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Watching the World Change:
The Stories Behind the Images of 9/11
In David Friend's new book, Watching the World Change: The Stories Behind the Images of 9/11 (Farrar, Straus and Giroux: 2006), "watching" is the operative word. On 9/11, I watched, you watched, he watched, and they watched as it happened. More than a staggering two billion people around the world, it is estimated, witnessed the attack on the World Trade Center in real time or saw television news reports of it. That day people all over the world watched the same thing -- together.
Friend's book is riveting. Full of names, numbers, times, and places, it could have had a mind-numbing, Russian-novel quality to it. But it has neither. Instead, the hard facts are part of the story context and embellish more general statements. Research and long interviews with photographers, other media sources, first responders, and victims' families allow Friend to draw the reader into the story and become part of it. It is an oddly personal book.
He takes us back through that horrible day, step by step. Then he lays out all the implications (and I do mean all) of imagery intersecting reality, memory and understanding. Friend's writing is sharp, incisive, and also quite visual. Phrases like "an act of global theater" and "sabotage as spectacle" embrace the whole event and characterize the new era we entered that day.
On September 11, 2001, the new digital imaging, electronic newsgathering, satellite broadcasting, and the Internet were put to the test. Television networks like CBS and cable's FOX and CNN opened the media gates and let the whole event play out. CNN was on the story within three minutes. Soon they decided to run the real-time story on CNN International. CNN's domestic coverage, broadcast worldwide, was available to 170 million households in 200 countries.
The words "real time" come out of computer technology; they are also the title of a television show and a magazine, among other things. In regard to transmissions on 9/11, "real time" means "seen as it happens." Dirck Halstead, publisher of The Digital Journalist, carries the idea further: Video made during an event and then shown in continuous time with no editing is also said to be in real time.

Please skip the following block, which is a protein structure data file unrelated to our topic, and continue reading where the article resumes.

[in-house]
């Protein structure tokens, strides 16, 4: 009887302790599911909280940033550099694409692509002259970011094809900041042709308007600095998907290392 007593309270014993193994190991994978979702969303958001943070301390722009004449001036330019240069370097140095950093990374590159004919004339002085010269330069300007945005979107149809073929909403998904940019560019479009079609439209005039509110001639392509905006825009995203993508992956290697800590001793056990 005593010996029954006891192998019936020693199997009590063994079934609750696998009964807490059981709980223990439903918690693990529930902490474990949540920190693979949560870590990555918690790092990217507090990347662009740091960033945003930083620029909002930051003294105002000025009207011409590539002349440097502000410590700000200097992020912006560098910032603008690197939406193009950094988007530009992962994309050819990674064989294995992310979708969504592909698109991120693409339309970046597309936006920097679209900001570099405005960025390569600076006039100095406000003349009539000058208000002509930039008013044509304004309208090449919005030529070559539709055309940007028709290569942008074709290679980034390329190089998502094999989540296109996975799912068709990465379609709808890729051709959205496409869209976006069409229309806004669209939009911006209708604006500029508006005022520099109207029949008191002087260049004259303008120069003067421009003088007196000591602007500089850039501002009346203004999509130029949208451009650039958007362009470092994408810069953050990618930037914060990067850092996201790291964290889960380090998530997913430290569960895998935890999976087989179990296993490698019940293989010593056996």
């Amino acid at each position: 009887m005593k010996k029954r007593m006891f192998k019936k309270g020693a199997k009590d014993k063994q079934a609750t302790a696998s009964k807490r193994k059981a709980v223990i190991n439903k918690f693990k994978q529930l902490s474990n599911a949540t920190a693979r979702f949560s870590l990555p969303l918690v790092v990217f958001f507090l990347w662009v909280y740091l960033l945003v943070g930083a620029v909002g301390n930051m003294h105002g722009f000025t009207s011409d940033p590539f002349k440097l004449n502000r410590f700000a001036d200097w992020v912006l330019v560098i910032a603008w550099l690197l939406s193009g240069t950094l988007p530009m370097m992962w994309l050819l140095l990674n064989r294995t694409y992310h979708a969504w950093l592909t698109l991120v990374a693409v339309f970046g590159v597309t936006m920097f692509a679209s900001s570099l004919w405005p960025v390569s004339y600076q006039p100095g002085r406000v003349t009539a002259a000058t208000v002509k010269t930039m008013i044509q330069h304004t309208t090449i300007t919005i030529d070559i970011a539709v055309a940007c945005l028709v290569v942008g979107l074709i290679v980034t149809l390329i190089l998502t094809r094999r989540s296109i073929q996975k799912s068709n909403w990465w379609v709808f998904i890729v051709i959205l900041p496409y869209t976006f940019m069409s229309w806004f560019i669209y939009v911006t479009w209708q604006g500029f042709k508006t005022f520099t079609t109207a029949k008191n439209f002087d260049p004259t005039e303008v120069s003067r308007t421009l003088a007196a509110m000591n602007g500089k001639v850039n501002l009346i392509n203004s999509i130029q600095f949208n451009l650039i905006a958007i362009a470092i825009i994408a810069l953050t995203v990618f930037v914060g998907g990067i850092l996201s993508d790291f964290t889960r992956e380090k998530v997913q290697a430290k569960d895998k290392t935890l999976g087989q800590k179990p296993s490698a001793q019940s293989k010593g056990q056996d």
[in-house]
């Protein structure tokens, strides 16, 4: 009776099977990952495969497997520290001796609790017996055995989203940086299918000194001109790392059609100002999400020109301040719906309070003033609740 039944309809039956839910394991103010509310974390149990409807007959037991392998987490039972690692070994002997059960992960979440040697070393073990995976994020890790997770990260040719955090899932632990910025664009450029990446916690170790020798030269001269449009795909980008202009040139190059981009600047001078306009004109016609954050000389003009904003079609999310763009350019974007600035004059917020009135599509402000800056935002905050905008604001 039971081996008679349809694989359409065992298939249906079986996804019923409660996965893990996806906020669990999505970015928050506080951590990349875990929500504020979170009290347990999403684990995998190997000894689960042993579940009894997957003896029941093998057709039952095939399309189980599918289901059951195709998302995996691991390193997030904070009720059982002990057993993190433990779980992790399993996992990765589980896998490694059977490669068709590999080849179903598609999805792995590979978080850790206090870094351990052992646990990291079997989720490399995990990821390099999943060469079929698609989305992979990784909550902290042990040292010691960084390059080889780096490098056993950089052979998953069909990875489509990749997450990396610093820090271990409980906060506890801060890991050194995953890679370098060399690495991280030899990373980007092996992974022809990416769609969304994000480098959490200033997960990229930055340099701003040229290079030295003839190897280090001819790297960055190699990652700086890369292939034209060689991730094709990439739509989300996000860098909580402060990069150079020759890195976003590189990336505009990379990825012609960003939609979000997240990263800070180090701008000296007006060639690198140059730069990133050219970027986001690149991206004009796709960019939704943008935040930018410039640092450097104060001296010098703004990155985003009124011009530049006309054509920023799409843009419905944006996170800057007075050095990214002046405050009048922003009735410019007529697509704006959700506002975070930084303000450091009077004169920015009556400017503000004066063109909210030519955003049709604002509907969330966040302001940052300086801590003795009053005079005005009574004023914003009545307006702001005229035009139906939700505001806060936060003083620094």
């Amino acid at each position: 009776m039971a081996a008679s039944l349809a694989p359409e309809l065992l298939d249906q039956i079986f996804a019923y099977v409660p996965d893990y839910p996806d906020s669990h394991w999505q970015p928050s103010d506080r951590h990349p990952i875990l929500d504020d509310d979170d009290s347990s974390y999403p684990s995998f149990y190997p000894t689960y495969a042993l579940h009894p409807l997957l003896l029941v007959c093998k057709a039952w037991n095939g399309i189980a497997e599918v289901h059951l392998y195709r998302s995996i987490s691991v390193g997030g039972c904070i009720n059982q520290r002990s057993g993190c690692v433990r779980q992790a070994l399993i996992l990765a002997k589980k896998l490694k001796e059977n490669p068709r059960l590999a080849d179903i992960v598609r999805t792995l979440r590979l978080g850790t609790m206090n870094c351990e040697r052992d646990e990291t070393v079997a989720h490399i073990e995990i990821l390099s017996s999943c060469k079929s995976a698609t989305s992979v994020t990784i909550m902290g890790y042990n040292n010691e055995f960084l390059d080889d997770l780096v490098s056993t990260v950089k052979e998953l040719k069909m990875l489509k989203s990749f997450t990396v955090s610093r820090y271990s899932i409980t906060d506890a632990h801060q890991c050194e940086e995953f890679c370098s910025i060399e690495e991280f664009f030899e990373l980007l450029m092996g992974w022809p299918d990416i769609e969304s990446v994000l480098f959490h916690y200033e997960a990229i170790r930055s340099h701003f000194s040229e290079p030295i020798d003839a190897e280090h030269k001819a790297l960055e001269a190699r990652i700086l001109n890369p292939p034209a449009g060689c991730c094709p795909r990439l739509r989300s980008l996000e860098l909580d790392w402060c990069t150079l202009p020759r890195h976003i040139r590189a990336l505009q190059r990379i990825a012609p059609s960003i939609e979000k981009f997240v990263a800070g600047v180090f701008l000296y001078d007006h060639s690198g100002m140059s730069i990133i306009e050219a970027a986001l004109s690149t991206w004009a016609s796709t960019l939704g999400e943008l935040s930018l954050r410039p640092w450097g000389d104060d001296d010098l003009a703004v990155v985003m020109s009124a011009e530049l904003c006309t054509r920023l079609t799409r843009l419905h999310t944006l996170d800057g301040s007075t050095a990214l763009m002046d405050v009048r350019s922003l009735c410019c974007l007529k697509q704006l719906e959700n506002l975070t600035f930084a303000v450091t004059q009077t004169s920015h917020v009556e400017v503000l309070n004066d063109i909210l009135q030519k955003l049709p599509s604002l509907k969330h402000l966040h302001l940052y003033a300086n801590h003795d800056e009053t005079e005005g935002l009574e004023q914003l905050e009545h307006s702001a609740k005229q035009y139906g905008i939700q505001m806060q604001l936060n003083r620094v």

Happenstance and split-second thinking also provided the media with images. Three different people shooting films and advertising videos caught the planes as they crashed into each building. Other photographers around town rushed to the scene; people ran into stores to buy disposable cameras and one store owner gave them away. Photographers are quoted as saying that they had to take pictures and then look at them in the camera to make sure they weren't hallucinating. The day taxed the media to the fullest and amateur "citizen journalists" emerged from the dust and smoke.
Photographs of the missing were plastered all over walls, doors and cars. They evolved with the tragedy to become part of memorial rituals. Candles were gathered together on the ground; lighted candles on ledges dripped wax like tears over the images. Firehouses set up their own shrines to the fallen. Family pictures were blown out of the falling towers and mixed with the debris. Medical x-rays, scans and portraits were used to identify the dead; sometimes only a hand would be found, if you were lucky enough to have that much. The New York Times began publishing "Portraits of Grief," short obits with photographs. And, to add insult to unfathomable pain, Osama bin Laden turned up on videotape. These uses of photography and a hundred others are thoughtfully covered in Friend's book.
Some images disappeared. Television shows such as Law and Order: SVU, ads on television and print media erased pictures showing the twin towers. Soon advertising was pulling any reproductions out of their ads. Television stations concentrated on the attack and canceled their usual advertisements. The vast archive of President Kennedy's official photographer, Jacques Lowe, housed in one of the towers, was incinerated.
David Friend is uniquely qualified to take on, as he says, "a week in the life of the photograph." His life and career encompass contemporary journalism and photojournalism. He was a correspondent who traveled to hot spots like Afghanistan and Lebanon and became Life's director of photography, founding Life's Web site and creating the coveted Alfred Eisenstaedt Awards. He is now the editor of creative development at Vanity Fair.
Watching the World Change explores the Thomas Franklin image of the three firefighters hoisting a flag on the day of the attack. Various controversies surround the picture of the spontaneous moment. Friend compares the many points the photograph has in common with Joe Rosenthal's "Old Glory oes up on Mt. Suribachi, Iwo Jima." It seems to me that one way they differ is that while both pictures are about hope amidst struggle, Franklin's image is one of many extraordinary images on September 11. Rosenthal's photograph recalls the bloody Pacific campaign against the Japanese and is the reason we know about the battle on Iwo Jima. Had the photograph been made on Peleliu, that island would be part of our collective memory instead of Iwo Jima.
Friend adds a haunting insight, listing how others have characterized the change we were watching that day as we all watched the world change:
"The images of planes, of towers tumbling, of
© Marianne Fulton
[NOTE: This article also appeared in the August issue of NPPA's News Photographer magazine.]
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